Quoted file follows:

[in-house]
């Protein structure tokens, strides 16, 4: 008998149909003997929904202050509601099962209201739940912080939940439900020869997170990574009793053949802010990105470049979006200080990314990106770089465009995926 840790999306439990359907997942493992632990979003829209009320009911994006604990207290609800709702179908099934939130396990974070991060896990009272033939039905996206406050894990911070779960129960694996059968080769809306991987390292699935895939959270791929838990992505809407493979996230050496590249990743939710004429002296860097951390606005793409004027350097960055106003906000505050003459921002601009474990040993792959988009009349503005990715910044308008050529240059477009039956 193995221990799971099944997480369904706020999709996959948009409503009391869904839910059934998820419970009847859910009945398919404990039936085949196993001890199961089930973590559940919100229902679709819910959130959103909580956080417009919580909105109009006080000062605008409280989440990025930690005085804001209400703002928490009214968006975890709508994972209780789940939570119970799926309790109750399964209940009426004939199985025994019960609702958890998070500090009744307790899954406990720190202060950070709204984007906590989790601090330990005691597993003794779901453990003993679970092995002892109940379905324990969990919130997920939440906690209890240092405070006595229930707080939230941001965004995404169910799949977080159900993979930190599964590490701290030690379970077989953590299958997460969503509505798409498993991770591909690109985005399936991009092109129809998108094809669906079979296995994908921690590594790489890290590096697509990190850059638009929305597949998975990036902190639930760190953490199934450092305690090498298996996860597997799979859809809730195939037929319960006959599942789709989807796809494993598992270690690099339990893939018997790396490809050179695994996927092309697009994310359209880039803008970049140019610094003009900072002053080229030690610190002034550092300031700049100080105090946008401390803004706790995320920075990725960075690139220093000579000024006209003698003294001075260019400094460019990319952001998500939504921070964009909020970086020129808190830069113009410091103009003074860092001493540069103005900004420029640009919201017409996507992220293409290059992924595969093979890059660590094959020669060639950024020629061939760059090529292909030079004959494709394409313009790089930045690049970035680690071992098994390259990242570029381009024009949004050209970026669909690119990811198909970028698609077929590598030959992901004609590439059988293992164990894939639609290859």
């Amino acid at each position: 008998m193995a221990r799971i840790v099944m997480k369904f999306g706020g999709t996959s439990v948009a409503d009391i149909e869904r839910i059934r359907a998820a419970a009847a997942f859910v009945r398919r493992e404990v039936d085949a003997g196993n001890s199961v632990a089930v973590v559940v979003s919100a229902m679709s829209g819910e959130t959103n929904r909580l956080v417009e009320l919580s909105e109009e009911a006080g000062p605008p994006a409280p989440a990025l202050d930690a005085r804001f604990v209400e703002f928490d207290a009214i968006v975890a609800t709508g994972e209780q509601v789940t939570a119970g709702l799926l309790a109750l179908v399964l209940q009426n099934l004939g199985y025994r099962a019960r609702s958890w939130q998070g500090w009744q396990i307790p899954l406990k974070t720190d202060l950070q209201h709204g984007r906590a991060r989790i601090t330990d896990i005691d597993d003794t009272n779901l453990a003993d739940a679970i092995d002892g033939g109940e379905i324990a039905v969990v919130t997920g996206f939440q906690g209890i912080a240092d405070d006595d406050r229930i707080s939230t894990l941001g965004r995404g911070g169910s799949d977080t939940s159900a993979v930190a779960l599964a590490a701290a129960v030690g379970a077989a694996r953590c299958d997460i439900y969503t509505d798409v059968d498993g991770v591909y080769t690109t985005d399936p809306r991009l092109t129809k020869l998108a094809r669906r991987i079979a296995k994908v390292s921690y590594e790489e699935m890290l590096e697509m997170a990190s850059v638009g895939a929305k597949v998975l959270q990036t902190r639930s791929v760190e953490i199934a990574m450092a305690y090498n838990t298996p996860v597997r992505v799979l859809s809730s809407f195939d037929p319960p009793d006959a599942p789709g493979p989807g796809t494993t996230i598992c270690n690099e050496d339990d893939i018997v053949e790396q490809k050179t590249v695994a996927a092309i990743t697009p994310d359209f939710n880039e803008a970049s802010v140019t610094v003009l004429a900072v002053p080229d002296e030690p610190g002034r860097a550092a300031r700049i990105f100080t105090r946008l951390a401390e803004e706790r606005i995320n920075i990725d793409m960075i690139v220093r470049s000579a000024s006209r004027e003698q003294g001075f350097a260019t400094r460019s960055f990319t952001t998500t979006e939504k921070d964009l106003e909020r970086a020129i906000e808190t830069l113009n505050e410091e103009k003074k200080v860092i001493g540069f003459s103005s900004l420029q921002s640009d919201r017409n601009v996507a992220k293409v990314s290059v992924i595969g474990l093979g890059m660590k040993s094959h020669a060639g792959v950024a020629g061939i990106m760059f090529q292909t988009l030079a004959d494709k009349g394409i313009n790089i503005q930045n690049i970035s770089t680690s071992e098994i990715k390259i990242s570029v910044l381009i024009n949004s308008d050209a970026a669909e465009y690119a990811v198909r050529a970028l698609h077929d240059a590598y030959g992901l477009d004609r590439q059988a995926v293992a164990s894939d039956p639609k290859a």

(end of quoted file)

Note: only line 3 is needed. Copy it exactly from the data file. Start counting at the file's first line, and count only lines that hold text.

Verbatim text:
């Amino acid at each position: 008998m193995a221990r799971i840790v099944m997480k369904f999306g706020g999709t996959s439990v948009a409503d009391i149909e869904r839910i059934r359907a998820a419970a009847a997942f859910v009945r398919r493992e404990v039936d085949a003997g196993n001890s199961v632990a089930v973590v559940v979003s919100a229902m679709s829209g819910e959130t959103n929904r909580l956080v417009e009320l919580s909105e109009e009911a006080g000062p605008p994006a409280p989440a990025l202050d930690a005085r804001f604990v209400e703002f928490d207290a009214i968006v975890a609800t709508g994972e209780q509601v789940t939570a119970g709702l799926l309790a109750l179908v399964l209940q009426n099934l004939g199985y025994r099962a019960r609702s958890w939130q998070g500090w009744q396990i307790p899954l406990k974070t720190d202060l950070q209201h709204g984007r906590a991060r989790i601090t330990d896990i005691d597993d003794t009272n779901l453990a003993d739940a679970i092995d002892g033939g109940e379905i324990a039905v969990v919130t997920g996206f939440q906690g209890i912080a240092d405070d006595d406050r229930i707080s939230t894990l941001g965004r995404g911070g169910s799949d977080t939940s159900a993979v930190a779960l599964a590490a701290a129960v030690g379970a077989a694996r953590c299958d997460i439900y969503t509505d798409v059968d498993g991770v591909y080769t690109t985005d399936p809306r991009l092109t129809k020869l998108a094809r669906r991987i079979a296995k994908v390292s921690y590594e790489e699935m890290l590096e697509m997170a990190s850059v638009g895939a929305k597949v998975l959270q990036t902190r639930s791929v760190e953490i199934a990574m450092a305690y090498n838990t298996p996860v597997r992505v799979l859809s809730s809407f195939d037929p319960p009793d006959a599942p789709g493979p989807g796809t494993t996230i598992c270690n690099e050496d339990d893939i018997v053949e790396q490809k050179t590249v695994a996927a092309i990743t697009p994310d359209f939710n880039e803008a970049s802010v140019t610094v003009l004429a900072v002053p080229d002296e030690p610190g002034r860097a550092a300031r700049i990105f100080t105090r946008l951390a401390e803004e706790r606005i995320n920075i990725d793409m960075i690139v220093r470049s000579a000024s006209r004027e003698q003294g001075f350097a260019t400094r460019s960055f990319t952001t998500t979006e939504k921070d964009l106003e909020r970086a020129i906000e808190t830069l113009n505050e410091e103009k003074k200080v860092i001493g540069f003459s103005s900004l420029q921002s640009d919201r017409n601009v996507a992220k293409v990314s290059v992924i595969g474990l093979g890059m660590k040993s094959h020669a060639g792959v950024a020629g061939i990106m760059f090529q292909t988009l030079a004959d494709k009349g394409i313009n790089i503005q930045n690049i970035s770089t680690s071992e098994i990715k390259i990242s570029v910044l381009i024009n949004s308008d050209a970026a669909e465009y690119a990811v198909r050529a970028l698609h077929d240059a590598y030959g992901l477009d004609r590439q059988a995926v293992a164990s894939d039956p639609k290859a």